So, in the future, we will be mostly Vegan, whether we want to be or not. On top of all the climate impacts that need to be stopped before they are permitted to get worse, we are also going to be squeezing more people into less land. The rising oceans and mass migrations are going to pinch our arable land tight and hard. There is a finite supply of arable land on Earth, and this supply will shrink with the rising oceans and droughts and weather shifts. We are not the only species that relies on that land, either. We will have hard choices to make about what we keep and what we destroy once the tide really turns and Florida is underwater32 and large portions of the Southwest become too hot in the summer to permit plant respiration. There are a lot of farms in those areas. How many habitats will be destroyed to feed our condensing communities? Hydroponic and/or aquaponic solutions do not solve every problem. Not every common crop thrives in greenhouse conditions. Apples and oranges don’t grow hydroponically at scale. Avocados don’t grow hydroponically at scale. I’m sure you can do one or two here or there, but the size of the root ball and the need to stabilize the trunk on top of plant nutrition needs makes this prospect simply not cost effective compared to something like strawberries. Most grains often don’t grow hydroponically in a cost-effective manner.33 What nature will we preserve? What nature will we sacrifice to feed our crimping population our beloved apples and oranges and avocados?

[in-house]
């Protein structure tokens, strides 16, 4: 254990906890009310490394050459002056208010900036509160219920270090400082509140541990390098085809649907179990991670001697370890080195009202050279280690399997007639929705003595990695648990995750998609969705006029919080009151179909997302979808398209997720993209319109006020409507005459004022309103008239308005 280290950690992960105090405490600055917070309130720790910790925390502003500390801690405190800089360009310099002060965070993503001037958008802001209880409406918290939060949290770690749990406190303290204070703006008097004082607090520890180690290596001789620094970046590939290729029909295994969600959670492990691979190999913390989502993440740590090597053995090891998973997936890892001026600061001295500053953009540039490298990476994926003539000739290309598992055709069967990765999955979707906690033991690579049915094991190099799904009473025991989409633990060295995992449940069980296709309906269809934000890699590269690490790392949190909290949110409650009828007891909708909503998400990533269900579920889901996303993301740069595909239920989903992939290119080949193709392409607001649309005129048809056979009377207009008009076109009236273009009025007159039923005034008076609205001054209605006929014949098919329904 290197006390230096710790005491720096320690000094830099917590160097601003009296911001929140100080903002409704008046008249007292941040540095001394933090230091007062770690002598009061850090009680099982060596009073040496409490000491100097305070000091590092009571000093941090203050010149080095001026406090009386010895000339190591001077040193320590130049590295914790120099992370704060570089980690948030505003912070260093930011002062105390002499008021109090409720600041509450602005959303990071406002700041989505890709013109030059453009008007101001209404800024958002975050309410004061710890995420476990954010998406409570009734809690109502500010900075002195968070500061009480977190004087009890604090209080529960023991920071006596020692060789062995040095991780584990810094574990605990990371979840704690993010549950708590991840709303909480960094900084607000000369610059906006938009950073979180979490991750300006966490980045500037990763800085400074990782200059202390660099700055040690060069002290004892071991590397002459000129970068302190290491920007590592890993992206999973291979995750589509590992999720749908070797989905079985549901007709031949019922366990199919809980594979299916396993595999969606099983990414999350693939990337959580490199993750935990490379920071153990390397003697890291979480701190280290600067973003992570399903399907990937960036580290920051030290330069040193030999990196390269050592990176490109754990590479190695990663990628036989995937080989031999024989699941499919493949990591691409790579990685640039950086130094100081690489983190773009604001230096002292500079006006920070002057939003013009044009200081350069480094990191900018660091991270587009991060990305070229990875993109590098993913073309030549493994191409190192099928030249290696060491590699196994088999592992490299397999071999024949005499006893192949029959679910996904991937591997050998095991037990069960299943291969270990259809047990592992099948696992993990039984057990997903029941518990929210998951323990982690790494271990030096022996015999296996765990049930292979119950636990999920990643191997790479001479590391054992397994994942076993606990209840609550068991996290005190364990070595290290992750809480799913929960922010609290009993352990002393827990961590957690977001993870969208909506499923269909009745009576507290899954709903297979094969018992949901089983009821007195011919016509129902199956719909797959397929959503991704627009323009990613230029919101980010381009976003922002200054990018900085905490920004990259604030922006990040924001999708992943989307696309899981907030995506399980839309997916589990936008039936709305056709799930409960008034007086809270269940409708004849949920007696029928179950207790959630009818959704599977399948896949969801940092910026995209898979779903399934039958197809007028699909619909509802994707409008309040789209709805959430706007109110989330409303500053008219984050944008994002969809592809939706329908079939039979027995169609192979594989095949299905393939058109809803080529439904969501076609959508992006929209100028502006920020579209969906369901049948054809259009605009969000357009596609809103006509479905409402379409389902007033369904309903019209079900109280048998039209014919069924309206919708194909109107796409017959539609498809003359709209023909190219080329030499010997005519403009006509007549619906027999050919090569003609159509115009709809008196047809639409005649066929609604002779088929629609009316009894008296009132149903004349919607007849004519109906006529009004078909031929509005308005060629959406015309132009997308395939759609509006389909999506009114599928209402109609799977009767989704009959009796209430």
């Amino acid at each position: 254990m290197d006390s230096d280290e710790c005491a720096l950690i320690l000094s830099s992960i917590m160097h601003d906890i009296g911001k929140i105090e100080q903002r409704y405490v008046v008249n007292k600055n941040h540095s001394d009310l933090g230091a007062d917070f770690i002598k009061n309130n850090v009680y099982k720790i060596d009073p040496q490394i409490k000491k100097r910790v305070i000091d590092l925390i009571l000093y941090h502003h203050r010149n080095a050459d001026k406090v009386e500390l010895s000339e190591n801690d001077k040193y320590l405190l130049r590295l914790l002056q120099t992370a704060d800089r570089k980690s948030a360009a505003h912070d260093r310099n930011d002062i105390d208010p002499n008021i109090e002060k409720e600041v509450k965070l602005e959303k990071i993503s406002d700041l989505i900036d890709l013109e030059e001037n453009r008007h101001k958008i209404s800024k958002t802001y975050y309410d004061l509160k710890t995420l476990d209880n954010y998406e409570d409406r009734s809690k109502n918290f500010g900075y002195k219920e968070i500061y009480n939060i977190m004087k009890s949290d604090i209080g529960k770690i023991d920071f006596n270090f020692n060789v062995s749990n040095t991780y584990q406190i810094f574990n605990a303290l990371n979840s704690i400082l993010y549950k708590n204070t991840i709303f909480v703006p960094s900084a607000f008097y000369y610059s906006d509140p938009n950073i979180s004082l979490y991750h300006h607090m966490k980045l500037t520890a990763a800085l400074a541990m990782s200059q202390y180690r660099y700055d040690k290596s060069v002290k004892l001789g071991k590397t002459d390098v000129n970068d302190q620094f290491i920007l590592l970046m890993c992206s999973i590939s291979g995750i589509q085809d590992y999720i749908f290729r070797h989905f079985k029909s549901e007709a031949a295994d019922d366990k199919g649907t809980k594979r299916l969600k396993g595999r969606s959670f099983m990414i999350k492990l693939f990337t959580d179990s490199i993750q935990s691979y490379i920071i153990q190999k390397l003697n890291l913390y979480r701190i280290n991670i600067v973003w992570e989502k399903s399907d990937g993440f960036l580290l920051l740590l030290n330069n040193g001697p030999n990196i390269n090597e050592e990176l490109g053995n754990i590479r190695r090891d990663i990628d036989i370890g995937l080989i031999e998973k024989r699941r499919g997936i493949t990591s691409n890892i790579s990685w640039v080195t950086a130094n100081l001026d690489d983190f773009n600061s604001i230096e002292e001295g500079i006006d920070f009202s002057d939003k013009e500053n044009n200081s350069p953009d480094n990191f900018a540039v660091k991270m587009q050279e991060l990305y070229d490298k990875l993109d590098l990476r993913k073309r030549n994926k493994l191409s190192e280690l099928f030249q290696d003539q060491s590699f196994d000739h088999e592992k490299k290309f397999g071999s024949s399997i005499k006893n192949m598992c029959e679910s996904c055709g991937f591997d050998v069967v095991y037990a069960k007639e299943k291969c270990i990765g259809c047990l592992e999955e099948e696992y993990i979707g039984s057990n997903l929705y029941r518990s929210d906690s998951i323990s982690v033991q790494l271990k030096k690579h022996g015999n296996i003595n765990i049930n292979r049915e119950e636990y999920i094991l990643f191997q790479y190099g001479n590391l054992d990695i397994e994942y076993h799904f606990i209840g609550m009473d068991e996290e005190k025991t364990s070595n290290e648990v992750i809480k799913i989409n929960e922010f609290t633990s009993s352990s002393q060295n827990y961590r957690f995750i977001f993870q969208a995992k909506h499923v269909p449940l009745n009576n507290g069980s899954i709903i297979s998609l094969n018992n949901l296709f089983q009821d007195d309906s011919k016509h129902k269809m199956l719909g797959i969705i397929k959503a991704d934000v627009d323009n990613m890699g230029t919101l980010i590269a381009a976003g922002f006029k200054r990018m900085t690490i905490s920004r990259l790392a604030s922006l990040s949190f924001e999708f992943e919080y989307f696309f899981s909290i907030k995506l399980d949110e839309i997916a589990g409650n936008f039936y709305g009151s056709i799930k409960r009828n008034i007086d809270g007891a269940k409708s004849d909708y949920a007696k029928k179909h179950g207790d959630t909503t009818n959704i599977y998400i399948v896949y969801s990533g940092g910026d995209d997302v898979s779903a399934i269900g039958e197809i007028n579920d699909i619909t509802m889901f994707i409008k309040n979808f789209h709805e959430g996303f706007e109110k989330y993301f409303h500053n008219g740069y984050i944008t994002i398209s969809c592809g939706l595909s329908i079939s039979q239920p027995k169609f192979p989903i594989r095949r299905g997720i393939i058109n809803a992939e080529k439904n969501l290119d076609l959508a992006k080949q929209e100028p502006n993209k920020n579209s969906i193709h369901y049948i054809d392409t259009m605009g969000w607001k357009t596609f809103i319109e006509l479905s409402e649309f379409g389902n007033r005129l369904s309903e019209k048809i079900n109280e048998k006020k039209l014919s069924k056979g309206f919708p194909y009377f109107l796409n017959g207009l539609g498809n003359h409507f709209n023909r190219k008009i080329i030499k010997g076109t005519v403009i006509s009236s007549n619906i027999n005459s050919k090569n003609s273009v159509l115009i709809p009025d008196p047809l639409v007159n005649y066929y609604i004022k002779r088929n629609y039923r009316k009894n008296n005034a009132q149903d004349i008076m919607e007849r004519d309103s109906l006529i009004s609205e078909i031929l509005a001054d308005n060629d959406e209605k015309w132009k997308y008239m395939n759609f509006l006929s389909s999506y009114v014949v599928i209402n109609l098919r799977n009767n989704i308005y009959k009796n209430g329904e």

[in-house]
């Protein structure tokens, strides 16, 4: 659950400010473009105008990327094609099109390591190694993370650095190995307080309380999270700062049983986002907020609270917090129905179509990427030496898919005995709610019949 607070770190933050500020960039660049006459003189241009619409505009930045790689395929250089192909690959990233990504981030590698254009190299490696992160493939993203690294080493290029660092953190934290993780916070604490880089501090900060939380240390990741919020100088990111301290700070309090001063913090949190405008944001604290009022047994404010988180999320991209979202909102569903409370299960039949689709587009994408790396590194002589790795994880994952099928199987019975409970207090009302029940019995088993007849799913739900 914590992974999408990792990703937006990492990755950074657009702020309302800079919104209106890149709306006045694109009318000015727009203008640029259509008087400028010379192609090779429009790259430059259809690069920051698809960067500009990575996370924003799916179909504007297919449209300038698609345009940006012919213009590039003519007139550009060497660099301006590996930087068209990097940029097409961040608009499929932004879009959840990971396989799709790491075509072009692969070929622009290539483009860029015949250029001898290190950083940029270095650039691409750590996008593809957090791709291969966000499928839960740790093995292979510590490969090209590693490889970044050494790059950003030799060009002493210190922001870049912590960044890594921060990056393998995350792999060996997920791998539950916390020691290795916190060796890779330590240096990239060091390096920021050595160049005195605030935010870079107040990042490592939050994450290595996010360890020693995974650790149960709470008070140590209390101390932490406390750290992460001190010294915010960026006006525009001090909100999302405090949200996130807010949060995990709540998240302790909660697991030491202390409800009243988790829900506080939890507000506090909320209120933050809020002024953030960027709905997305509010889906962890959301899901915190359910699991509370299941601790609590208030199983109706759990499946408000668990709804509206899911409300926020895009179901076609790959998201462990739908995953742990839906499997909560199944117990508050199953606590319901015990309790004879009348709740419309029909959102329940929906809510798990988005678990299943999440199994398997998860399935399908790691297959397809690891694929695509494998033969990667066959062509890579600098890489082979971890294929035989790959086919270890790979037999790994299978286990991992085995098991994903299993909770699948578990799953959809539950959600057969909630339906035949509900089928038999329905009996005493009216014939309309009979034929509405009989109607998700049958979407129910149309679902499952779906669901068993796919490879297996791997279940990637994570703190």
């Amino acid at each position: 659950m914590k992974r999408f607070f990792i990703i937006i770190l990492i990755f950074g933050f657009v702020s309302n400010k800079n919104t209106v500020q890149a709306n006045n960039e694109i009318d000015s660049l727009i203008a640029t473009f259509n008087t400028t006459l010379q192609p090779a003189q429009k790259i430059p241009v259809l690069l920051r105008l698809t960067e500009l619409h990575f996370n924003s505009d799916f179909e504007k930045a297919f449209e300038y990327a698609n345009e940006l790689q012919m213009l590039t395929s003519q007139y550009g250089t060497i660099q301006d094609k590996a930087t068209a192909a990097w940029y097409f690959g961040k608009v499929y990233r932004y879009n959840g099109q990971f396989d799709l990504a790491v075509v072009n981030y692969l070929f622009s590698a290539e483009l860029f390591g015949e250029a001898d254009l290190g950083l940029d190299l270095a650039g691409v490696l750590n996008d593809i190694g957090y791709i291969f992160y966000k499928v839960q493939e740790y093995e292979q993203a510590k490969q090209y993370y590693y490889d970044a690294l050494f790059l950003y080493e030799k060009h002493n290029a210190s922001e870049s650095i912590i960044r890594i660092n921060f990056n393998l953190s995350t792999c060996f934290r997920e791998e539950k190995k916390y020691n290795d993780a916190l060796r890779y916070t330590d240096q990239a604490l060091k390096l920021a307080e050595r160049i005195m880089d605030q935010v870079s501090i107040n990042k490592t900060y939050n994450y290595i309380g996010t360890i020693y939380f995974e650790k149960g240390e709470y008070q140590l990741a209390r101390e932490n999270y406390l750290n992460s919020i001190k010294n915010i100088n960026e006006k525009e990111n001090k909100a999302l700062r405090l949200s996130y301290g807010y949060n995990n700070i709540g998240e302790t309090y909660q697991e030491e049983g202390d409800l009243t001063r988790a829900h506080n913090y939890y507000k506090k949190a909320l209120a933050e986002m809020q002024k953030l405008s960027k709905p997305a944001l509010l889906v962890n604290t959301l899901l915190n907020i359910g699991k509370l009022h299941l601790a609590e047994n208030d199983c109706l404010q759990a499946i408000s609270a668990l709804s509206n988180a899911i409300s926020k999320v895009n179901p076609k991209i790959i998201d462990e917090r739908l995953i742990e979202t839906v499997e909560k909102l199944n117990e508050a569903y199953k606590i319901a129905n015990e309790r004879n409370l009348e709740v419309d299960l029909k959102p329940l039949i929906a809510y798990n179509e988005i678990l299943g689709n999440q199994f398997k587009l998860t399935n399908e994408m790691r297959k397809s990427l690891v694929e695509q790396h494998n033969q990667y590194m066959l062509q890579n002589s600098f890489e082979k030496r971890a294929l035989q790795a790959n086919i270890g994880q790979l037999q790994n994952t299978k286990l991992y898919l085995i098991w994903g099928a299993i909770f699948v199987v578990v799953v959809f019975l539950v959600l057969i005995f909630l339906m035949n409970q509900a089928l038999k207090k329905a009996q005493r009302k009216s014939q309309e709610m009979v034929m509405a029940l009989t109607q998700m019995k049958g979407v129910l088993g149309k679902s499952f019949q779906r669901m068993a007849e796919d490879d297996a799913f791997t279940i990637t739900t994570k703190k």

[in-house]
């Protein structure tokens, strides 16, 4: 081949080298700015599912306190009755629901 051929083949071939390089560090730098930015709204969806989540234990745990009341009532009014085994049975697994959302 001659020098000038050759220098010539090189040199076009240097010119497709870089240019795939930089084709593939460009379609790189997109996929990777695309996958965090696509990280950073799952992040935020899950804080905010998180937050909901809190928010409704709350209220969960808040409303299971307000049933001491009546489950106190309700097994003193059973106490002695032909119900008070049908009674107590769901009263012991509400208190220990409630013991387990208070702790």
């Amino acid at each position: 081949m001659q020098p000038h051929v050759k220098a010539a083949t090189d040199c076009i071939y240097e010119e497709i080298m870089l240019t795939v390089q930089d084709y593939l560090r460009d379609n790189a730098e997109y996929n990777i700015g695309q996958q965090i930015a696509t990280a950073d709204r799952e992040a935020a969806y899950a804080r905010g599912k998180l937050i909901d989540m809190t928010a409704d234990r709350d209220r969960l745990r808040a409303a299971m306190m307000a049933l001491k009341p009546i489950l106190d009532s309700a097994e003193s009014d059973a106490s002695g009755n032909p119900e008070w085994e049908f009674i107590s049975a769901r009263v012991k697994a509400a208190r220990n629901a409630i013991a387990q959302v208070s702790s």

Our grain production methods are also often quite destructive. Feeding the whole world from the corn-belt of the American midwest, or the Chinese equivalent, is not so great for the regional ecology and food supply, and puts all that corn at risk of a localized extreme weather event. Grains, and most vegetables, I suspect, will have to go back to what they used to be, when every region had their adapted specialty varieties bred with traditional seed selection by local farmers. One grain that seems poised to take over the world is amaranth.33 It’s relatively drought-tolerant, very easy to grow, has edible, nutritious greens, and produces a gluten-free, tiny, fluffy grain that tastes something like millet crossed with quinoa. It makes pretty good tortilla flour; it’s also puffed into sticky, sweet desserts.34 Drought-tolerance is going to be a critical component of large-scale grain production, and adaptability to extreme weather environments and high-density hydroponic situations. Amaranth meets all of those requirements, and is already growing wild across much of the semi-arid regions of the world.35 It’s a weed in the corn patch that folks invent increasingly toxic and elaborate sprays to kill, if you can believe it.36 It’s also quick to adapt to spraying, and one of the notoriously difficult weeds to eradicate. Instead of struggling to cultivate corn against the adaptable, indomitable amaranth, we could be just be eating amaranth, instead.